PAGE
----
Far Out Meets: Step into the world of Larry Pink The Human
Larry Pink The Human is the name that Laurie Vincent from Slaves and producer Jolyon Thomas have taken for their emotional new project, one which sees Vincent show exactly who he truly is. Working with Thomas was a no brainer considering that he was the man at the helm for Slaves’ fierce 2015 debut Are You Satisfied? as well as 2018’s Acts Of Fear and Love — they have made a beautiful start to life under their new moniker.
Thomas has been a part of Vincent’s career since the very early days and knows exactly where the key is to find the more fragile side of the guitarist. Although Slaves still holds a special place in both of their hearts, the chance to experiment outside of the confinements of the group was an opportunity that they are both revelling in. Their debut single came in April with ‘Love You Bye’ and, since then, they have gone from strength to strength with ‘Might Delete Later’, ‘Purpose Built’ and the heartbreaking ‘Wasted Days (Inbetweens)’ which comes in collaboration with IDLES frontman Joe Talbot. It’s a canon that suggests the pair have found their happy place.
The project has been in the works for over a year prior to the releases and being able to focus on music has offered Vincent a crutch. Songwriting is a way for the guitarist to channel his emotions and explore his battle with grief after tragically losing his partner earlier in the year after a long illness.
Having the opportunity to work with somebody who knows him so well has provided Vincent with the perfect vehicle to create music out of the darkness and to do so with the comfort of not feeling afraid to take risks. Thomas has helped create some of the most arresting work Vincent has ever been a part of, as well as undoubtedly the most honest. “We’ve sort of been like friends for a long time and at first, it (Larry Pink The Human) was like a solo project but I wasn’t super confident,” Vincent professed to Far Out from the Ramsgate recording studio that he and Thomas were cooped up in. “I trusted Jolyon to help me try and get the best out of the songs. We were sitting there listening to the music and he said ‘Yeah I want to be involved’, that was a big green light,” he added.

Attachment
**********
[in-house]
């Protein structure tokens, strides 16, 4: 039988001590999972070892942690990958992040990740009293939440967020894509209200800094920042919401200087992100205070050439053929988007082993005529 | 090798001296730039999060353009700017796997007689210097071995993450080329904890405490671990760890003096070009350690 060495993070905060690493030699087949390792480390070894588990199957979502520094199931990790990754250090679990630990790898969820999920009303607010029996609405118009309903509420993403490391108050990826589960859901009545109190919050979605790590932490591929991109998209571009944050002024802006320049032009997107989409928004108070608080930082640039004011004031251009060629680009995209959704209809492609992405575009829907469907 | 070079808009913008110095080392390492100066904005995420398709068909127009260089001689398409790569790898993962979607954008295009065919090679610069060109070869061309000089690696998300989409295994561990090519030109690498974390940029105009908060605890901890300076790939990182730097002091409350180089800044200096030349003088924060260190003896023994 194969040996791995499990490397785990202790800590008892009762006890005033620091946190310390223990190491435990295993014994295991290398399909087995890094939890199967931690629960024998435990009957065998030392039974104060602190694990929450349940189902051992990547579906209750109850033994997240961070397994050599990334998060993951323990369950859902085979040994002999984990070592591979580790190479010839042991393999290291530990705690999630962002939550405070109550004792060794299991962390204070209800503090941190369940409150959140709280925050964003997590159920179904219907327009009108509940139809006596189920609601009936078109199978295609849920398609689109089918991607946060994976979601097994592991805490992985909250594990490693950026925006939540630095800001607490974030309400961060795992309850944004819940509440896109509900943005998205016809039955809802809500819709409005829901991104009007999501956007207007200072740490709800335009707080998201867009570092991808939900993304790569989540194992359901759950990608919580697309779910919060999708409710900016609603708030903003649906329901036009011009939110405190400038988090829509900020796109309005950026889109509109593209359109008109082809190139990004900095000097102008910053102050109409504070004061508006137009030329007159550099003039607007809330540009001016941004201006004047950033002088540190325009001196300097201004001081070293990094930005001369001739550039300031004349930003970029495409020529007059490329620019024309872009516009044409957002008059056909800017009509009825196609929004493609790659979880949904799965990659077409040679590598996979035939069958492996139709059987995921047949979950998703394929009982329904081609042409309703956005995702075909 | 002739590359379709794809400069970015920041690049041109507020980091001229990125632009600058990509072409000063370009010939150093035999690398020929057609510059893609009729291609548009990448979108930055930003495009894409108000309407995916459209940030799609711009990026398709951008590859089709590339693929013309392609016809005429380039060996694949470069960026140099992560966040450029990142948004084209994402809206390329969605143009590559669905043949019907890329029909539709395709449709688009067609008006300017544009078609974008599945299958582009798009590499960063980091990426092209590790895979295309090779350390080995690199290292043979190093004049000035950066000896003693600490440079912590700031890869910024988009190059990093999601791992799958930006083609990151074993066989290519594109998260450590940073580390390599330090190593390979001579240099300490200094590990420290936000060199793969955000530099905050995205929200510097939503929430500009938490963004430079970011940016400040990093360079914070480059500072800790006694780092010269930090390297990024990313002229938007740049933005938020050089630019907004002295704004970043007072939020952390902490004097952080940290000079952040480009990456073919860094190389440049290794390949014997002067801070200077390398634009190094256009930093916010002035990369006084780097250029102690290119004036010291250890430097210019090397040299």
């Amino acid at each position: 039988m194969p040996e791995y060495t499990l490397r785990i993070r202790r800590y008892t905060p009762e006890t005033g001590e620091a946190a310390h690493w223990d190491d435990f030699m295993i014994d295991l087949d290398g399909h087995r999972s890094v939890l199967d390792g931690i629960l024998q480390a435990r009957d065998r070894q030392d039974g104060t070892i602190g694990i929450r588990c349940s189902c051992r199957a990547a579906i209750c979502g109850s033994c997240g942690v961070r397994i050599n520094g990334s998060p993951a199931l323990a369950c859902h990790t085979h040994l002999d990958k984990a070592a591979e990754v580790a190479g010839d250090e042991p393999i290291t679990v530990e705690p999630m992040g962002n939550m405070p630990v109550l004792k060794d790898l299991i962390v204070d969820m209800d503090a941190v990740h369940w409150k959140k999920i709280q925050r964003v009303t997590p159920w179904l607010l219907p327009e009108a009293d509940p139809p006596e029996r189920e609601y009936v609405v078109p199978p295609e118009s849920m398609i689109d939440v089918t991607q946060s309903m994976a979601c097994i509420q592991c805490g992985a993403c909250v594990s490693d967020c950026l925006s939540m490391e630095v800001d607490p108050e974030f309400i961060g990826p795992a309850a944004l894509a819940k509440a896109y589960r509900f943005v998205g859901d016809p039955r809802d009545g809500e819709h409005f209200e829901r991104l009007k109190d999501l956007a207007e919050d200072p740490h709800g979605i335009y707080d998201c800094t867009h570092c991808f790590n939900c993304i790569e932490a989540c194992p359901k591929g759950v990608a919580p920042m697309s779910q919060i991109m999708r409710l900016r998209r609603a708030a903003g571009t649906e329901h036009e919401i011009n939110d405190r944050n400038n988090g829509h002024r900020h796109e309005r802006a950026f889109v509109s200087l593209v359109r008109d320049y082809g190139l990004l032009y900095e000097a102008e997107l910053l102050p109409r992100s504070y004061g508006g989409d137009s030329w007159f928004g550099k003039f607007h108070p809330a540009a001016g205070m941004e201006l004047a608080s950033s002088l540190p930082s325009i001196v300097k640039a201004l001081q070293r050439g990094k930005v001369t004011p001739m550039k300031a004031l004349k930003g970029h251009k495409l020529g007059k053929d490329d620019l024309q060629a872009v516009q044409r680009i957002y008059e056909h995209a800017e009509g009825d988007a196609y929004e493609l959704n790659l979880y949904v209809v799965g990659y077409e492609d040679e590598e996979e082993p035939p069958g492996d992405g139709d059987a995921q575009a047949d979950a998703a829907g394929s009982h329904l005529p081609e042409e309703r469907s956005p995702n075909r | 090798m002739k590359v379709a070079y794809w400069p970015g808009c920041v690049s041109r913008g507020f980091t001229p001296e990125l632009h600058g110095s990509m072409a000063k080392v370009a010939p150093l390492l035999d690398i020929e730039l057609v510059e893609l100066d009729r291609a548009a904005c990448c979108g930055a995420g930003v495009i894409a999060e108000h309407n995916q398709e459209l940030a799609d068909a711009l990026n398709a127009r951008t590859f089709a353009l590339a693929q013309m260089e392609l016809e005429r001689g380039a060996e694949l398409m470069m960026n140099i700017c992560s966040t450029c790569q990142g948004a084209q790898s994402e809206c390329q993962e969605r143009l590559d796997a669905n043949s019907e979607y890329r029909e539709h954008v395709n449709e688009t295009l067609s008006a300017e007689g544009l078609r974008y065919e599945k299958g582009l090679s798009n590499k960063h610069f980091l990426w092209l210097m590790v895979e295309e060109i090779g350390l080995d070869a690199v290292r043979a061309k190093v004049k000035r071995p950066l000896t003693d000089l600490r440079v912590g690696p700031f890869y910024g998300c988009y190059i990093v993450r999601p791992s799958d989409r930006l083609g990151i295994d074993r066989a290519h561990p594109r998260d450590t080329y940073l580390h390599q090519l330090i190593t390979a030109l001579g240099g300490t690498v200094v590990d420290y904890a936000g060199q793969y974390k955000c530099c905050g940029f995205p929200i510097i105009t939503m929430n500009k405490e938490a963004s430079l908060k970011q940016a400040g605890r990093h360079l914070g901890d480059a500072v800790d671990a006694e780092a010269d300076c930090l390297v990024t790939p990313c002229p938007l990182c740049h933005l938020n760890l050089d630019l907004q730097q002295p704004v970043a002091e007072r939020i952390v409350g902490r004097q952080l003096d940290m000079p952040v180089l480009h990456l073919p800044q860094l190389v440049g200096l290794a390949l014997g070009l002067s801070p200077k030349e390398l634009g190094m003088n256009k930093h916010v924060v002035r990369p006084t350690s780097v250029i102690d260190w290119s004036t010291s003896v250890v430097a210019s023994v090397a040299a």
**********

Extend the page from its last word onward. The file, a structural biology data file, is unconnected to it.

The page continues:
“I’d been helping with lyrics with the band for a while but that wasn’t really my forte, that style of lyric writing, like the funny witty snapshot lyrics. I had to get really comfortable in my own skin and realise that that’s not my voice.” Instead, Vincent needed anew project to truly hear his own tongue: “You can even hear it on ‘Love You Bye’ and ‘Wasted Days (Inbetweens)’, they were both really early songs and there’s a lot of nerves. I’ve been learning how to use my voice and getting more confident with my voice as time goes on. It’s like you feel naked, so to do that with someone you trust is really important.”
Trust is a two-way street and it’s clear from our conversation that Thomas feels just as comfortable working with Vincent because their tight-knit relationship allows them to do. “What they want because there’s no real rules,” he explained. This has been a liberating experience for the pair and, even by the medium of video calls, you can tell that they feel totally unshackled creatively, whether it is songwriting or the drudgery of promotion.
“It reminds me of the early days of being in the band,” Vincent added. “I think relieving yourself of that sort of bracket that every musician gets put in when they’re known for something was incredibly freeing, and it sort of makes you feel like you’re shedding skin and starting again. Reinvention is really important and we all change as we grow.
“One of the best comments I had about the project was a friend saying, ‘This sounds more like Laurie,’ and I thought that was amazing. ‘This sounds like what he’s actually like’ and it’s quite a testament to the sounds we’re creating,” he proudly remarked, clearly imbued by the confidence of his support network.
Being honest with his art is something that Vincent can’t hide away from. Everything he creates is a way of expressing himself and Larry Pink The Human has seen him emotionally go all in, battling with love and loss. Earlier this year his world devastatingly got turned upside down when his partner and mother of his two children tragically passed away after suffering from cancer and, inadvertently, Larry Pink The Human has been the vehicle for his grief. But that was never the sole inspiration as to why Vincent started the project, it was meant to be his own expression. His lyrics read almost like diary-entries over the last couple of years, detailing how his life has changed since becoming a father and growing older as well as foreshadowing the awful event he suffered earlier this year.
“It’s been quite haunting in a way,” Vincent emotionally recounts. “Because a lot of the songs that have come out already were written not about the loss of a relationship but like how relationships change as you have kids and how your focuses shift. I was writing about something I didn’t even know was gonna happen and that realisation has been quite monumental. It feels very serendipitous, and also like the universe in action.